But a vital characteristic of both gruyere and havarti is their ability to remain perfectly creamy no matter how long they mature. 

Cheese Hardness 

Both gruyere and havarti are semi-hard cheeses. They do both become firmer the longer they are left to age, but they do not become so tough that you cannot melt the cheese.

This semi-hardness makes them very versatile cheeses. 

Mild Tastes

Though gruyere and havarti can be aged for a year or so at a time, their taste remains mild, which is why both kinds of cheese are loved by so many.

Because of their mild tastes, gruyere and havarti are easier to palate and will not overwhelm your tastebuds as more intense cheeses would. 

Mistaken Origins 

Many people mistake gruyere as being a French cheese originally, which is not helped by the lack of holes the cheese has despite being a Swiss cheese.

Havarti has the opposite issue, often being mistaken for a cheese of Swiss origin because of its holes, but it is, in fact, a Danish cheese. 

Differences Between Gruyere and Havarti

At the end of the day, gruyere and havarti would not be classed as separate cheeses if there were not enough differences between the two. But there are enough key differences to note, such as: 

Flavour Development 

Like how gruyere and havarti start out with noticeably different flavour profiles, these flavours develop into different tastes, too, as the cheeses are left to mature.

The sweetness of young havarti changes into a nuttiness similar to hazelnuts, with the sweetness becoming an aftertaste.

In comparison, gruyere is predominantly nutty while young, with its flavour morphing into an earthy savouriness with age.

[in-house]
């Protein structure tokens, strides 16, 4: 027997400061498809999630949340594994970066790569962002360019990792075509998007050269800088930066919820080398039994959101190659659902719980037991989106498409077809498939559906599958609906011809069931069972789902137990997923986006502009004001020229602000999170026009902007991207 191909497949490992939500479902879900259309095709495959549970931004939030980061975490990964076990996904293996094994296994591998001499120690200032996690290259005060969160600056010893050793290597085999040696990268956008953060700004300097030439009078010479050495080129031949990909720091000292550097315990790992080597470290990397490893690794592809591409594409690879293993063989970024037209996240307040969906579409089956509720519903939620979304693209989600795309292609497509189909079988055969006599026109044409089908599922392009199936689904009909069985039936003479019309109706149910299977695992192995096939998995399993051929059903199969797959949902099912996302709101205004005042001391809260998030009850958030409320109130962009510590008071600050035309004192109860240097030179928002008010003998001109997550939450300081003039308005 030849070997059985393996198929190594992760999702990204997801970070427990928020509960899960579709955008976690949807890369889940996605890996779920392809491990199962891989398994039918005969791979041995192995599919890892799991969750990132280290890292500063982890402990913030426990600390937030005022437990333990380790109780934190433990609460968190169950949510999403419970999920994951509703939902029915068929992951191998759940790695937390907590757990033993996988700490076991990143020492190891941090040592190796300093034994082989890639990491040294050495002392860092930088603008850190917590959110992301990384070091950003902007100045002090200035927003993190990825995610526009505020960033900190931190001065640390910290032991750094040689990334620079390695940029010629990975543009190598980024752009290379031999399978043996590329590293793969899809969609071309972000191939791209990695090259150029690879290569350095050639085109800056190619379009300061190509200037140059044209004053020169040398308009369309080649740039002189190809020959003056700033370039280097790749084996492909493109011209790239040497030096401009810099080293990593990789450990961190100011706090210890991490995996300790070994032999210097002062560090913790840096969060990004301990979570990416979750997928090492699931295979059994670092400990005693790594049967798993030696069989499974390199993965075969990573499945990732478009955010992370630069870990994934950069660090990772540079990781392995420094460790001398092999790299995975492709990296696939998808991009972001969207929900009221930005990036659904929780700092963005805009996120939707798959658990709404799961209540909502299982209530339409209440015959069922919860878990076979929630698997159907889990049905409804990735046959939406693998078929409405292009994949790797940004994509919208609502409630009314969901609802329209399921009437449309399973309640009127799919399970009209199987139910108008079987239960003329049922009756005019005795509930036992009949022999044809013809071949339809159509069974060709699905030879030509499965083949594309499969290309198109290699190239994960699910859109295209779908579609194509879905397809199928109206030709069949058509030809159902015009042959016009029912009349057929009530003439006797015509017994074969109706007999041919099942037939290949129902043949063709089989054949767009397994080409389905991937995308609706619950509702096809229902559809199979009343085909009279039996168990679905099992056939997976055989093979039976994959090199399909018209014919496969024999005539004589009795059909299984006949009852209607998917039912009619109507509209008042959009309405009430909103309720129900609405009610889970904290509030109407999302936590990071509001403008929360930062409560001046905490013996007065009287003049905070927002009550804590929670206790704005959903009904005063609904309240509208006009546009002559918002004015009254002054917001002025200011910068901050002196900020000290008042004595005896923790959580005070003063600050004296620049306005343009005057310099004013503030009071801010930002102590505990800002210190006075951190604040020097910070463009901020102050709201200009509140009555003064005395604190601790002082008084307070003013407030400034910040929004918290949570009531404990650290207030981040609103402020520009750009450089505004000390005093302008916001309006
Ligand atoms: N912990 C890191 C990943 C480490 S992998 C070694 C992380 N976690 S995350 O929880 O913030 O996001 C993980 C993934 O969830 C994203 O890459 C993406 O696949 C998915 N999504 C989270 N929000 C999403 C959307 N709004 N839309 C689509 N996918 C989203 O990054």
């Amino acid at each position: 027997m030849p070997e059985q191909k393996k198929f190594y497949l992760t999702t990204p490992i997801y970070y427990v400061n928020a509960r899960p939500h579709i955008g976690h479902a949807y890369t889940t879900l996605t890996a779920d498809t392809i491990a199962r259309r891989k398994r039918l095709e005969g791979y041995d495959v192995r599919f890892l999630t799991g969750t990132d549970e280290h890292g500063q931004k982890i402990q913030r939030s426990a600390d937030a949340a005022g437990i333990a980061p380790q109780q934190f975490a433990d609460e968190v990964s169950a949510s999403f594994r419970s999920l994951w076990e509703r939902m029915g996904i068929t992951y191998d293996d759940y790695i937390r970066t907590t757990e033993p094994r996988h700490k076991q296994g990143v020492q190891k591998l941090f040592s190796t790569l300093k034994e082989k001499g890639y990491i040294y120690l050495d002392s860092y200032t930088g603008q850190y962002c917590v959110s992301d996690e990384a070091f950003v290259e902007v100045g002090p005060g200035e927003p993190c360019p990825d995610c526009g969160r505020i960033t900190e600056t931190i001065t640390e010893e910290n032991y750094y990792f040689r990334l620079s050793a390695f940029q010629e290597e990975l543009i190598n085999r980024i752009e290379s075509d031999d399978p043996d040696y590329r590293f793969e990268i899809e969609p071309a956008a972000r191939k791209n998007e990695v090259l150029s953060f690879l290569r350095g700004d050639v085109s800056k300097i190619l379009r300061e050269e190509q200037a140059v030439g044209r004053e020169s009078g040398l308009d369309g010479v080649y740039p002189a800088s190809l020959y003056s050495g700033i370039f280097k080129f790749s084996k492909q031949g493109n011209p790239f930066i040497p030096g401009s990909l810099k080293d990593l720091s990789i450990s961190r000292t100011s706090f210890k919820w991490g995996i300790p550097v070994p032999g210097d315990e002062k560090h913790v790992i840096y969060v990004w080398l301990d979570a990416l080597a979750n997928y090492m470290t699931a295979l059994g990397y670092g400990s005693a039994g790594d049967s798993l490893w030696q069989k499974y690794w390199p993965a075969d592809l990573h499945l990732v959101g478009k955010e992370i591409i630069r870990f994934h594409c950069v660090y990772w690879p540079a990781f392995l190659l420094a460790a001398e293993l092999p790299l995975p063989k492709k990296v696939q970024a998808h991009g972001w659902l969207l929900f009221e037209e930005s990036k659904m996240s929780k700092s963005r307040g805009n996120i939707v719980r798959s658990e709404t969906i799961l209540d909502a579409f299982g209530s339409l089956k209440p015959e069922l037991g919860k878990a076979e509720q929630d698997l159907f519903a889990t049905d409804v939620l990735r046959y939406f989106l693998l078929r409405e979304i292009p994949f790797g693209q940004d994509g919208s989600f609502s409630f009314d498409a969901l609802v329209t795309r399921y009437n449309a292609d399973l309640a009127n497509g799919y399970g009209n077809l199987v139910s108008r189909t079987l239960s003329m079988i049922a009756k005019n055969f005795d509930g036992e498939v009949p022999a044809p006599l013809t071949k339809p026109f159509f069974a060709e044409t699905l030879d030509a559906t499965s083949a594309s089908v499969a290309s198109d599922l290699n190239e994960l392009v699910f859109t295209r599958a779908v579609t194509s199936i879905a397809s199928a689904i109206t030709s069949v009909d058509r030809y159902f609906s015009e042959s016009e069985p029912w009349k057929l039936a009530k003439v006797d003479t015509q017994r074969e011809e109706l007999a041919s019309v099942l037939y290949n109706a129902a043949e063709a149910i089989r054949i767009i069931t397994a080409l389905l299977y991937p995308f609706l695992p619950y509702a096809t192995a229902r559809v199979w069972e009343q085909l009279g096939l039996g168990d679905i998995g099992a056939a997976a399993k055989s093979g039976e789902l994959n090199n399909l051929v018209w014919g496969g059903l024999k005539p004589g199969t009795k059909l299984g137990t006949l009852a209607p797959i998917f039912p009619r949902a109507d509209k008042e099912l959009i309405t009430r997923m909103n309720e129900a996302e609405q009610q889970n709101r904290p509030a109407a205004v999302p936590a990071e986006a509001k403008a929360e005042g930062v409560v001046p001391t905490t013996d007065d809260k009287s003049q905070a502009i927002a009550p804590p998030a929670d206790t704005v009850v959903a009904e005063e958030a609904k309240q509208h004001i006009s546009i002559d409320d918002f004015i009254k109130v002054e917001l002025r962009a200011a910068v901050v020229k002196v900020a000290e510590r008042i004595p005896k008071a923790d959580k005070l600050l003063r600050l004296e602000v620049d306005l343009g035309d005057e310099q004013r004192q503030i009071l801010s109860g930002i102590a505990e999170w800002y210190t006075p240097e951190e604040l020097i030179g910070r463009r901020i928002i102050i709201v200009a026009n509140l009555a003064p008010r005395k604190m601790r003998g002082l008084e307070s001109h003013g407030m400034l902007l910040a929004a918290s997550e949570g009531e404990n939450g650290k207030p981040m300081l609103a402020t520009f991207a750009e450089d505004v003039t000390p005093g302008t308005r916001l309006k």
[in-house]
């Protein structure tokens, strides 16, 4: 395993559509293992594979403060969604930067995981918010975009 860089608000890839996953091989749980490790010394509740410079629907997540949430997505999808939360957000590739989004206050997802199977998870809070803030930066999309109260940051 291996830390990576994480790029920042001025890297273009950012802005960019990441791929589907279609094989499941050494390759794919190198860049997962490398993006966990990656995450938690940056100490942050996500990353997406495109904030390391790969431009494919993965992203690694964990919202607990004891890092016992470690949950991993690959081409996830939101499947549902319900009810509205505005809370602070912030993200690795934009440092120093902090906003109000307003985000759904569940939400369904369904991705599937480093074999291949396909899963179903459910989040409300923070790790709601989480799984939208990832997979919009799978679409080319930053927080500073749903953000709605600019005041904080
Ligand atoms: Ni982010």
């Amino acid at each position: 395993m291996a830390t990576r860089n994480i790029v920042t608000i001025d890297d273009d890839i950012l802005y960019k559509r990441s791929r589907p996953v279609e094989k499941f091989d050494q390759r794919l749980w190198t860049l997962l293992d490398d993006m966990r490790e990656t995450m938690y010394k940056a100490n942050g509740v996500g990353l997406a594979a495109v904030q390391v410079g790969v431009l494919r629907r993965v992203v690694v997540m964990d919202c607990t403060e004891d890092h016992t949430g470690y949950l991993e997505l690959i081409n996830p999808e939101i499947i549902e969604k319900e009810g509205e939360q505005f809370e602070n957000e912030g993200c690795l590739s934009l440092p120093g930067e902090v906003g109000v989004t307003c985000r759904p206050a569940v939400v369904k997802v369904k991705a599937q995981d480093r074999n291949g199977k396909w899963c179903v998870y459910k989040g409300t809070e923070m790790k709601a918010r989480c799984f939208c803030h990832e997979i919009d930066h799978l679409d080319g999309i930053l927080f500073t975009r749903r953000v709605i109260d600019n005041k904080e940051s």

Making Gruyere Cheese

Nutty Taste

Havarti only has a noticeably nutty taste once it starts to mature. When it does develop its nuttiness, it is more akin to sweet hazelnuts than an intense savoury nut.

But gruyere has a more savoury nutty taste from the moment it is made. As gruyere ages, that taste changes but is still present in its afternotes. 

Ageing Time

There are both mature and young versions of gruyere and havarti. However, in both cases, the cheese’s ageing time varies.

Young gruyere is aged for a general minimum of 6 months, which is a significantly longer time than young havarti, which only tends to be aged for half the time.

Mature havarti is rarely aged longer than 1 year, whereas mature gruyere can be aged for 14 months or longer. 

Gruyere vs Havarti: Which Wins?

It might be a hard decision, but which cheese is better? If you were limited to just one of these, which would you pick between gruyere vs havarti:

Do You Prefer Gruyere or Havarti?

Gruyere and Havarti FAQs

Do you still have questions about gruyere, havarti and how they differ? Then have a look through these FAQs:

What Cheese is Similar to Gruyere?

Comte, edam and emmental are all cheeses that have a similar texture to gruyere. They aren’t quite as nutty, however.

What Cheese is Similar to Havarti?

Fontina and manchego tend to have a similar flavour profile and texture to havarti.


Where we obtain our information and verify the facts in this article:

Castello Cheese

What is havarti cheese

All Recipes

What is gruyere cheese, and how do you use it